Hoyt Turbo Series

Next up is the Hoyt Turbo series of bows.  These bows are 31” axle to axle and are the fastest series that Hoyt released this year.  Everything about this bow is designed to create more speed, so if you have bad shoulders or you are not a fan of pulling a strong draw cycle every shot, maybe this bow isn’t for you.  But, if you want a speed bow for big animals such as moose or elk, this bow is going to provide that speed you’ll want.  

Hoyt RX-4 Turbo

Specs: 

  • FBO Rating: 350 FPS 
  • Axle to Axle: 31”
  • Brace height: 5 ⅞” 
  • Physical weight: 4 lbs 
  • Let off: 85% 
  • Draw weight: 40 – 50, 50 – 60, 55 – 65, 60 – 70
  • Draw Length: 26” – 28” (cam #2), 28” – 30” (cam #3) 

Pros:

  • Hoyt’s quickest bow for 2020
  • Little hand shock 
  • Bottom heavy
  • Smooth draw cycle 

Cons:

  • Louder than other models 
  • Back wall is very unforgiving (wants to go)
  • Cams are difficult to adjust 
  • Expensive

Hoyt RDWRX Rx-4 Carbon Turbo Review 

The Carbon RX-4 Turbo is a very fast bow.  It has a longer axle to axle length at 31” which is perfect for a lot of hunters as it fits a lot of draw lengths.  The carbon riser creates a lightweight feel to the bow and also provides extreme durability.  This bow is going to be perfect for hunters who hunt very large animals because of its speed.  Although there is definitely a price to pay for having a speed bow.  

ZT Pro Turbo Cams

Hoyt has a lot of different generations of cams that they create, but the ZT Pro Turbo Cams are the fastest of them all.  This Hoyt bow has an IBO rating of 350 FPS so you’re going to be sending arrows down range at an alarming speed.  

Draw Cycle 

The draw cycle of the Hoyt Carbon RX- 4 Turbo is very smooth (but tough).  There isn’t a large valley to get to the back wall. 

Now in saying that, the back wall on this bow wants to jump forward a lot.  This is because there will be more energy released with a jumpier back wall and it creates more speed.  So, if you want speed out of your bow and are fine with a resistant draw cycle and back wall, this bow is going to provide you with speed.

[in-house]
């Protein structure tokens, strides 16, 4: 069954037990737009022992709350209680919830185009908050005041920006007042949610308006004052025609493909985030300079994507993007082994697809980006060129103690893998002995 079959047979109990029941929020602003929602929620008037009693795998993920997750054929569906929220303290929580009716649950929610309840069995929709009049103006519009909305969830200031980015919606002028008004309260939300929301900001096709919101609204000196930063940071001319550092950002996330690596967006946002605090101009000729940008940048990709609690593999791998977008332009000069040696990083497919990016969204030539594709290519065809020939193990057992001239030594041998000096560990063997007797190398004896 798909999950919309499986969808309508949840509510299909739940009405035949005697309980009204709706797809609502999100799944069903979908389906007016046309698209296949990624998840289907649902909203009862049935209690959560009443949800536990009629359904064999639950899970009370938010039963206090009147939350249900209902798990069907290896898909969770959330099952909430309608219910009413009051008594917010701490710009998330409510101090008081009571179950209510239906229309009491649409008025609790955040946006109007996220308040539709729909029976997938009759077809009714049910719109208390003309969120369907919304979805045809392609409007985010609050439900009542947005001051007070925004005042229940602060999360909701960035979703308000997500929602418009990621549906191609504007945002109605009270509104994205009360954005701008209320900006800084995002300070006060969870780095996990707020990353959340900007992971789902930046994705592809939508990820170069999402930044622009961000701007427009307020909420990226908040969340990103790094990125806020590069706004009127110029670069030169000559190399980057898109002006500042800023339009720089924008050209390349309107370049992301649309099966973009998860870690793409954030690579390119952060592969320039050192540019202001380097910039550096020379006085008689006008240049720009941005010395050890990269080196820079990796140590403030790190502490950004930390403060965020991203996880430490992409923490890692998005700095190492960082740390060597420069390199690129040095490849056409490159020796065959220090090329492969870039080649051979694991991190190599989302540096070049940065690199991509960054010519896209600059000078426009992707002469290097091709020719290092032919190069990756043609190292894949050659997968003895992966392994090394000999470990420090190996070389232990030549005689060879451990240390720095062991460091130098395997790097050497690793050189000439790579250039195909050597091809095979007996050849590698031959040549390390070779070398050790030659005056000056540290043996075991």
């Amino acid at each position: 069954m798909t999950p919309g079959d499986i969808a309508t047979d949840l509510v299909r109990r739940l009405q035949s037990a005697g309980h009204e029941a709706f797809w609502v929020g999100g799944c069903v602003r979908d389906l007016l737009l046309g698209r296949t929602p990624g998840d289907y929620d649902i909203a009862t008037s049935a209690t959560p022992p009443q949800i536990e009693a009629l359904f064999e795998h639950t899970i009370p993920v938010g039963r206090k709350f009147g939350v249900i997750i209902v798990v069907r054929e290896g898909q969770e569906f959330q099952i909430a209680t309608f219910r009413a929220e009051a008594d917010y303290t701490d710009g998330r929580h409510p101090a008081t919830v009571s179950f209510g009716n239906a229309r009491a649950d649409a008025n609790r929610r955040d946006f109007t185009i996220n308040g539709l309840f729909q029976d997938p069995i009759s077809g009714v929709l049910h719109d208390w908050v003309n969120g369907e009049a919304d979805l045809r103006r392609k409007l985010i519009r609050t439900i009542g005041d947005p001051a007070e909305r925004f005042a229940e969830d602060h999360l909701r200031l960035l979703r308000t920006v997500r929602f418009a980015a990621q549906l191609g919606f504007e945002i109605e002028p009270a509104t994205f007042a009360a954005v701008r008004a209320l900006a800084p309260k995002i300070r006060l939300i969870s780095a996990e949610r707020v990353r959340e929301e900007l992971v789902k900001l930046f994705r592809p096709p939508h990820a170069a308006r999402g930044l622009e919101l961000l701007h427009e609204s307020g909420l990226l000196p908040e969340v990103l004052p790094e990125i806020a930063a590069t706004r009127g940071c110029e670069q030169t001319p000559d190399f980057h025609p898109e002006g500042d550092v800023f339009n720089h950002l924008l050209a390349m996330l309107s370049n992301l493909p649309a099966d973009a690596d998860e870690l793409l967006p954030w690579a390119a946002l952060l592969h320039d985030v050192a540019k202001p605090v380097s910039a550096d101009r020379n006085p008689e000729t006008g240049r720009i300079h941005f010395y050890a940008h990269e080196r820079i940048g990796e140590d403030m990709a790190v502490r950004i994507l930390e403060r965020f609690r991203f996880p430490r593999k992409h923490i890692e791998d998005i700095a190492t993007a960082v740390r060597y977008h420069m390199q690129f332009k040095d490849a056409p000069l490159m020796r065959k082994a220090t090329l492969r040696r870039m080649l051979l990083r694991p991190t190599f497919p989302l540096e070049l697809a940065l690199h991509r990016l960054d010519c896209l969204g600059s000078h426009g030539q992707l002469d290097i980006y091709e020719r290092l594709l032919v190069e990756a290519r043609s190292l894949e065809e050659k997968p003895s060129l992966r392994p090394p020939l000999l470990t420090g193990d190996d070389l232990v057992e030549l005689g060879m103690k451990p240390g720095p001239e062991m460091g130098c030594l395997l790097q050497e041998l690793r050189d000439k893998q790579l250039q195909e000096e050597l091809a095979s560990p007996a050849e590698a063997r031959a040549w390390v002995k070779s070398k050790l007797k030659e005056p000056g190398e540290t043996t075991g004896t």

Hand Shock/ Noise 

This bow actually doesn’t have a lot of hand shock, despite it’s speed.  It is quite surprising actually… but it is a little bit louder than other Hoyt hunting bows released in 2020.  

That should be expected because this is also their fastest bow that they have out right now.  It definitely makes less noise than I would have expected though, it’s not bad.  Not great either.  It’s in the middle.  

The Cams Are Hard To Adjust

The one thing that I do not like about this bow is that it’s difficult to change the draw length and weight on.  It’s not like the Alpha Series or the Ultra Series where a simple module just needs to be swapped.  This is different where it uses a bolt to adjust and it’s far more challenging to change than other Hoyt Cams.  It’s unfortunate, but not the biggest deal although.  I would suggest getting your draw weight and length right the first time so it’s less of a hassle trying to change it.   

Hoyt Carbon RX-4 Turbo Conclusion

This bow is going to provide some of the best speed for your arrows on the market.  That speed does come with a shorter brace height and jumpy back wall although.  This bow is surely not for the comfort archer, but more so for the archer that is scaling cliffs in the mountains trying to shoot giant animals and such.  It is durable, lightweight and powerful.  

Related Article: Best Deer Hunting Compound Bows of 2020

Hoyt Helix Turbo 

Specs: 

  • Axle to Axle: 31” 
  • Brace height: 5 ⅞” 
  • IBO rating: 350 FPS 
  • Draw weight: 30 – 40, 40 – 50, 50 – 60, 55 – 65, 60 – 70
  • Draw Length: 26” – 28” (#2 cam), 28” – 30” (#3 cam) 
  • Physical weight: 4.4 lbs 
  • Let off: 85% 

Pros: 

  • Very fast and powerful 
  • Little hand shock 
  • Bottom heavy
  • Smooth draw cycle

Cons:

  • Louder than other models 
  • Back wall is very unforgiving (wants to go)
  • Cams are difficult to adjust 

Helix Turbo Review 

The Helix Turbo, like the Carbon Turbo is a very fast bow.  The longer axle to axle length of 31” is a good length for a lot of hunters, unless you are more into smaller compact bows.  This bow is made of aluminum compared to carbon so it’s going to be a little bit heavier and a little bit colder in the winter months.  But for the price difference I think that it’s worth it.  Having carbon risers in a bow is the premier, premier hunting bow, where this bow is only on the premier level.  The performance of these two bows in the Hoyt Turbo series otherwise performed very similarly. 

ZT Pro Turbo Cams

The ZT Pro Turbo cams are featured on the Helix Turbo as well.  These cams are a large reason why this bow is so fast, but it makes the archer pay by having a tougher draw cycle (although smooth) and a jumpy back wall.  The back wall wants to send the arrow flying right away so the archer shooting the bow is going to have to use more resistance to hold the bow at full draw.  Which is fine for some, but others like when the bow has some let off where it feels like you can stay at full draw for longer periods of time.  

Hand Shock/ Sounds

The hand shock on this bow was very minimal.  Like, it was extremely dead in the hand, with a stabilizer I’m sure there is none hand shock at all.  It also has less hand shock than the RX-4 Turbo, mostly I’m sure because of the weight differences.